We need a president who will vigorously support international cooperation that brings the people of the world closer together, reduces hypernationalism and decreases the possibility of war. We also need a president who respects the democratic rights of the people, and who will fight for an economy that protects the interests of working people, not just Wall Street, the drug companies and other powerful special interests.
 In this pivotal moment, the Democratic Party and a new Democratic president need to make clear that we stand with those who are struggling and who have been left behind. We must create national and global economies that work for all, not just a handful of billionaires.
As of this writing, there were nearly 1500 reader responses to Bernie's column. From "Josh," here's the top-rated comment:
 Bernie, we've read your campaign speech. We progressives agree with your direction. Now please offer policy solutions. Now please work to get support in the houses. Now please campaign to get the right people in at the state and local levels. Now please start drafting legislation. Don't lose the momentum you've built. Your critique of our system is totally accurate. If Hillary is perceived by many as 'fake', you are perceived as a critic that is good at finding flaws but not so good at fixing them. I hope that both of you prove your opponents wrong.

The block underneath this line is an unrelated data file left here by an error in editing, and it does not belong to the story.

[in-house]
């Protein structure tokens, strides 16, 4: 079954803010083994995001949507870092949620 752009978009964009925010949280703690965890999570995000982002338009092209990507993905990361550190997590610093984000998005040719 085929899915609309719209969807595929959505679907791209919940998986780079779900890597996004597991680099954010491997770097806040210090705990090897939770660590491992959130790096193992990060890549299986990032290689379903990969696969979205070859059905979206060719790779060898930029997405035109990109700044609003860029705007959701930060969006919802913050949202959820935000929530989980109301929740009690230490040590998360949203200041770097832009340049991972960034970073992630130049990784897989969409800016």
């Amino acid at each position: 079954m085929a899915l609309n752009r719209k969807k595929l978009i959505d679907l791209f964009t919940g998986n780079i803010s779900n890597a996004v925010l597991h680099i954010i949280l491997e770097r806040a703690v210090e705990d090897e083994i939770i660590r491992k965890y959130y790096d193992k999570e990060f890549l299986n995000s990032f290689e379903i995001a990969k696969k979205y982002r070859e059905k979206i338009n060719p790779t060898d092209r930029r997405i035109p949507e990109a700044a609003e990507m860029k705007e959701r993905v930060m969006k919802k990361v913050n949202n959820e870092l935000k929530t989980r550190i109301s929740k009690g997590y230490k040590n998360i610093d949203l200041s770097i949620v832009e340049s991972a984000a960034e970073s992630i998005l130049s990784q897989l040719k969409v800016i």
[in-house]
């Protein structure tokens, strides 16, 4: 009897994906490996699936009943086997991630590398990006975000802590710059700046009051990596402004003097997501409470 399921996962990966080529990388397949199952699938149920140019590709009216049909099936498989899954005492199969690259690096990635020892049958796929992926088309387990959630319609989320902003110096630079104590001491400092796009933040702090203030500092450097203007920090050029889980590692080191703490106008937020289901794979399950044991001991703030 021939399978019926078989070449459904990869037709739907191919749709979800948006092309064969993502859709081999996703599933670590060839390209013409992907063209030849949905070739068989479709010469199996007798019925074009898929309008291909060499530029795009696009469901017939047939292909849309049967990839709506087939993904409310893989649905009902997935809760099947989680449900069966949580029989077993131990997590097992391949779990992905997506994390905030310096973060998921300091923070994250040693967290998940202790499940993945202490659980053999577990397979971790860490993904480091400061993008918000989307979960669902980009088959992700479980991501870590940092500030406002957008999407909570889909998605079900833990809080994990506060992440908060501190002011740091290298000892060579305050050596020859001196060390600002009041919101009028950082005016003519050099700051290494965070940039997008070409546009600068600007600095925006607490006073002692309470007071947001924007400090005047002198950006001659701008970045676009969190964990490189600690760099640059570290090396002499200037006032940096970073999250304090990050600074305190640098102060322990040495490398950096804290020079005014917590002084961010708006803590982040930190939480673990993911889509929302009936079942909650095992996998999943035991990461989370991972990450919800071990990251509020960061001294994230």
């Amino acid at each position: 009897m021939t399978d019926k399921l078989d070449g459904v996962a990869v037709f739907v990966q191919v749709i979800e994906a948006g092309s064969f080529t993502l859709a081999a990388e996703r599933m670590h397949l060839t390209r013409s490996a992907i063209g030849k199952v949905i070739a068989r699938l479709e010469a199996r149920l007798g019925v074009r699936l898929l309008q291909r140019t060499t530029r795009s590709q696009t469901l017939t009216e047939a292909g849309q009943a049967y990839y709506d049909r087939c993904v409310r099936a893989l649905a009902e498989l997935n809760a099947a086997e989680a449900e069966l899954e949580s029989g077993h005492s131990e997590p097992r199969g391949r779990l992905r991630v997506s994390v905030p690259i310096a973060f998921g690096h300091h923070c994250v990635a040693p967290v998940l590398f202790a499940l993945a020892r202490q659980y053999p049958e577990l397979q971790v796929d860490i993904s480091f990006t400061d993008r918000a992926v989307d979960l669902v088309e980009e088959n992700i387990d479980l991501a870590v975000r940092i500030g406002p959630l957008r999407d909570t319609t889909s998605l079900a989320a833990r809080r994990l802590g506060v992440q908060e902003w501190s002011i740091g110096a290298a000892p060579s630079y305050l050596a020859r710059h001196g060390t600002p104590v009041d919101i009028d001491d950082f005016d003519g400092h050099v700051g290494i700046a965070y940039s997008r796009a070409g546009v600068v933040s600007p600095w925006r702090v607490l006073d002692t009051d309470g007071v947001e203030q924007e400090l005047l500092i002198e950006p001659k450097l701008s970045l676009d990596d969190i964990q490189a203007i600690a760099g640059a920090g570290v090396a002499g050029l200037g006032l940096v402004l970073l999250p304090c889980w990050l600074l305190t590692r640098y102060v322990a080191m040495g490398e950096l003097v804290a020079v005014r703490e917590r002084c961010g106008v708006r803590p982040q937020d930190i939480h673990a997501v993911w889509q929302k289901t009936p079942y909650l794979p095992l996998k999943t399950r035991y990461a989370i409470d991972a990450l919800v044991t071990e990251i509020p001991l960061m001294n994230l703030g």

I sneaked mine in toward the back of the pack:
 Bernie, get a clue. When Clinton's Democratic Party platform reps refuse to include the goal of true universal health coverage and refuse to take a stand against the Trans-Pacific Partnership even in what is ultimately a meaningless document, all the editorializing in the world won't sway their allegiance away from Global Oligarchia and into the realm of the common good.

No matter how you slice it, dice it, dress it or poach it, a rotten egg is still a rotten egg. Not only does it still taste awful, it's bound to make you sick.

Bernie: with millions of votes and millions of dollars in small donations, you have amassed some extremely powerful political capital. To continue wasting it on a corrupt political machine which has thwarted, reviled, and dismissed you and your voters at every turn, it's a slap in their faces to continue to associate yourself with Democrats any longer. They'd just as soon grind you to dust as look at you.

Why not take Jill Stein up on her offer and run on the Green Party ticket? I know, I know - you don't want to be a "spoiler." But the Libertarian Party is already polling high enough to be included in the debates, and Stein is now at seven percent, and climbing. Why not make it a four-way race?

Our "official" choice between a neo-fascist loon and a money-grubbing warmonger is not only no choice at all, it's voter blackmail.